The Anatomy of a Car Paintwork Scratch

Although you have great intentions when you first get a new car, thinking you are going to look after it perfectly so it never gets damaged or scratched, it’s an inevitability that some paintwork damage will occur to it at some point during your ownership of the vehicle. And whilst your car is likely to be your pride and joy, it’s unlikely that strangers in the supermarket car park or the children who have been running around next to it out in the street really have the same feeling of sentimentality. Then of course, there’s the fact that natural wear and tear will happen as you drive along the road, with scratches and chips appearing from something as small as loose tarmac or stones being thrown up against the bodywork on a routine journey somewhere.

Fortunately, paintwork scratches are simple and relatively inexpensive to have repaired, or even repair yourself if you fancy yourself as a bit of an expert when it comes to cars. If you do fancy trying to repair paintwork damage yourself, you need to understand what you are dealing with and how to tackle the different types of scratch that you may face.

The three car paintwork layers

Pretty much every modern car (newer than about 20 years) will have a clear-coated catalysed enamel paint which is artificially hardened and can dry almost instantly in the right temperature and humidity conditions.

On top of the car’s metal body panel you will find a primer layer, then a base coat of paint, and finally the clear coat which is used to protect the coloured paint below. As a general rule, the more layers which have been damaged, the more work (and money) will need to go into bringing the paintwork back to a ‘good as new’ look. It’s important then to determine what type of damage has been caused before tackling the scratch head on.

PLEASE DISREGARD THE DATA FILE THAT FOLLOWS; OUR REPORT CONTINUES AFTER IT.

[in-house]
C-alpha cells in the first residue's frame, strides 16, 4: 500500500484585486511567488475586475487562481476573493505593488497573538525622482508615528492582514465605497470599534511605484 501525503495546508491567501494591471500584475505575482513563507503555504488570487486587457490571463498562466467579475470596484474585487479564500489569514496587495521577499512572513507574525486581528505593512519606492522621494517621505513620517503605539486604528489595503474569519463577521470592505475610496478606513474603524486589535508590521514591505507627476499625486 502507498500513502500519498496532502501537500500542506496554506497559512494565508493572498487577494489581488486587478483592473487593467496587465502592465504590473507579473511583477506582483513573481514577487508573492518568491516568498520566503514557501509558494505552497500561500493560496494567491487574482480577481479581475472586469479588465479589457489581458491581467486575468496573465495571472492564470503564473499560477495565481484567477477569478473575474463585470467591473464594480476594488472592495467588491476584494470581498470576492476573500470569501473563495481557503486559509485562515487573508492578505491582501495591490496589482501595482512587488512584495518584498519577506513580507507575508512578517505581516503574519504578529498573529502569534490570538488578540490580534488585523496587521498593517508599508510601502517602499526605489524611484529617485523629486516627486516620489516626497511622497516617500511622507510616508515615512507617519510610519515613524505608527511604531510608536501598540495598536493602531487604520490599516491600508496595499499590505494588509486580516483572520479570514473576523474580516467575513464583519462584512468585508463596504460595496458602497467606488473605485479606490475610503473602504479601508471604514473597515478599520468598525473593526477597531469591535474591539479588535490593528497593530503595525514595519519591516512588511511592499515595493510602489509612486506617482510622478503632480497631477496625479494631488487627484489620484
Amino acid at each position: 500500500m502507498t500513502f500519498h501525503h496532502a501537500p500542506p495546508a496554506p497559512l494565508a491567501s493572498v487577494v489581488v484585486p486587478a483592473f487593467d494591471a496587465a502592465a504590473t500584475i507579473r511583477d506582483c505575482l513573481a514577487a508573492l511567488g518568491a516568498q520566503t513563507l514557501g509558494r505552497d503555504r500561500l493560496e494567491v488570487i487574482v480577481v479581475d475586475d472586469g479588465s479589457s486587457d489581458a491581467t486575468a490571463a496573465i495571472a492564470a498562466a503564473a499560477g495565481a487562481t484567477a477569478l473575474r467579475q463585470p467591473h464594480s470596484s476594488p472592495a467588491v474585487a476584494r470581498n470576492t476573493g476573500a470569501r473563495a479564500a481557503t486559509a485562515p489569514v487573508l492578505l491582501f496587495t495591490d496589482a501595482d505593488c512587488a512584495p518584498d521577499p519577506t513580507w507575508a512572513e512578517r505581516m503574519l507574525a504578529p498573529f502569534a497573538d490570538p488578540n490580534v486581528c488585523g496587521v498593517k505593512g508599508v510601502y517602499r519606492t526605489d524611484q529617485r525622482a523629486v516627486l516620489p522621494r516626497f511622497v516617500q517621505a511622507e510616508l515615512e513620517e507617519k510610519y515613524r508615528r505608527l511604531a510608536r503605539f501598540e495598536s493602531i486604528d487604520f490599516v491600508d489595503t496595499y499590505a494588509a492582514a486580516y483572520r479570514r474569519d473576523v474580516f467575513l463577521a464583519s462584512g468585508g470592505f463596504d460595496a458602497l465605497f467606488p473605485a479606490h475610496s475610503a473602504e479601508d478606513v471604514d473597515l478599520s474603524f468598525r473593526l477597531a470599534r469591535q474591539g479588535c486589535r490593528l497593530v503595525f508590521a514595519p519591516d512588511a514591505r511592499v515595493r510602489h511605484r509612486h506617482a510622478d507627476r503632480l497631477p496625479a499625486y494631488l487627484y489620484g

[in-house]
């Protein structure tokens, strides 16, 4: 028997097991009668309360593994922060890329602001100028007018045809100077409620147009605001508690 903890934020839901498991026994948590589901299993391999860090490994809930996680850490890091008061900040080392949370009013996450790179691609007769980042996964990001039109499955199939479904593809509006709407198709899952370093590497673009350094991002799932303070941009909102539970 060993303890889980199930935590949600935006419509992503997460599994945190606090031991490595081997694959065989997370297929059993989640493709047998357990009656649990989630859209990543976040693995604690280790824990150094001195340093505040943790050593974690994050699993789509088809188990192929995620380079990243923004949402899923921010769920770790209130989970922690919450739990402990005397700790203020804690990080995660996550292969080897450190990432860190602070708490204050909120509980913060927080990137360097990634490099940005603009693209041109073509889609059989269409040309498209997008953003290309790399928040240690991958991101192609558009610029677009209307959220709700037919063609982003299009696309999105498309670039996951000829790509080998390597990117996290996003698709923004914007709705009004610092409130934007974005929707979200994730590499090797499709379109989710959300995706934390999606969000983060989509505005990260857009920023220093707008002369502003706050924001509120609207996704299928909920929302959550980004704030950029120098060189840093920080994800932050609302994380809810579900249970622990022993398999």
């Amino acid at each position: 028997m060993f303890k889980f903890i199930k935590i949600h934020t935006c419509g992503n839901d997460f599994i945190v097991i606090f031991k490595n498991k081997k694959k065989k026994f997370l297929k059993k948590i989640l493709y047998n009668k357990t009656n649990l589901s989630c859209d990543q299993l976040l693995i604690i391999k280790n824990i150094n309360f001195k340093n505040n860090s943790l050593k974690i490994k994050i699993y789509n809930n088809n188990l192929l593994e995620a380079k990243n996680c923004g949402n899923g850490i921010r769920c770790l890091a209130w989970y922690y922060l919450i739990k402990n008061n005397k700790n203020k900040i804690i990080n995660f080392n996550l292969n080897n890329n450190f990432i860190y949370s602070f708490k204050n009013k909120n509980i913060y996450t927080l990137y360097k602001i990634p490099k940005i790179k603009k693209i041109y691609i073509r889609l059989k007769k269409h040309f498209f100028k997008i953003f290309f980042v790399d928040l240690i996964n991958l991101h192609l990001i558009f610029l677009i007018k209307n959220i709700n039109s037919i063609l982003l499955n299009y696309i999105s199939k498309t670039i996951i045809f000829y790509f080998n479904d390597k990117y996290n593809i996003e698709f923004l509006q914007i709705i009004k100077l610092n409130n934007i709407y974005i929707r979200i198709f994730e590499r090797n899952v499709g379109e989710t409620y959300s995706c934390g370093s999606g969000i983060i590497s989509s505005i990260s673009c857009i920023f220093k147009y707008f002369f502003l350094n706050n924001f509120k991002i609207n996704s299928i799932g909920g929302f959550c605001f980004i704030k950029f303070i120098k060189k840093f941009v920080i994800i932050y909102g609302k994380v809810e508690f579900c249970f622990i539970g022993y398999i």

Clear-coat scratches

These are usually very minor and do not require any paint to fix. You can tell if you only have a clear-coat scratch if you cannot see any metal underneath the scratch. You’ll often just be able to rub out the damage with a cloth, a bit of polish and compound. You need to use this sparingly though as it can ‘lift’ off the protective layer which leaves the rest of the paintwork susceptible to damage. Clear-coat scratches do take a bit of patience to ‘rub out’ so be persistent and you will eventually see some great results.

Base-coat and primer scratches

These are more serious and are when you can see the metal bodywork appearing under the scratch. When this is the case you will need to invest in some matching coloured paint for your car. You should be able to find the manufacturer’s paint code somewhere on your vehicle. Start by carefully applying a primer layer, leaving this for 24 hours before sanding away around the damaged area. Finally, apply compound and some more paint to level out the damage to blend it in with the rest of the car’s paintwork.

About the author

Revive UK is a mobile car damage repair service who can remove any paintwork scratches you may have on your vehicle. Visit their website today for more details.

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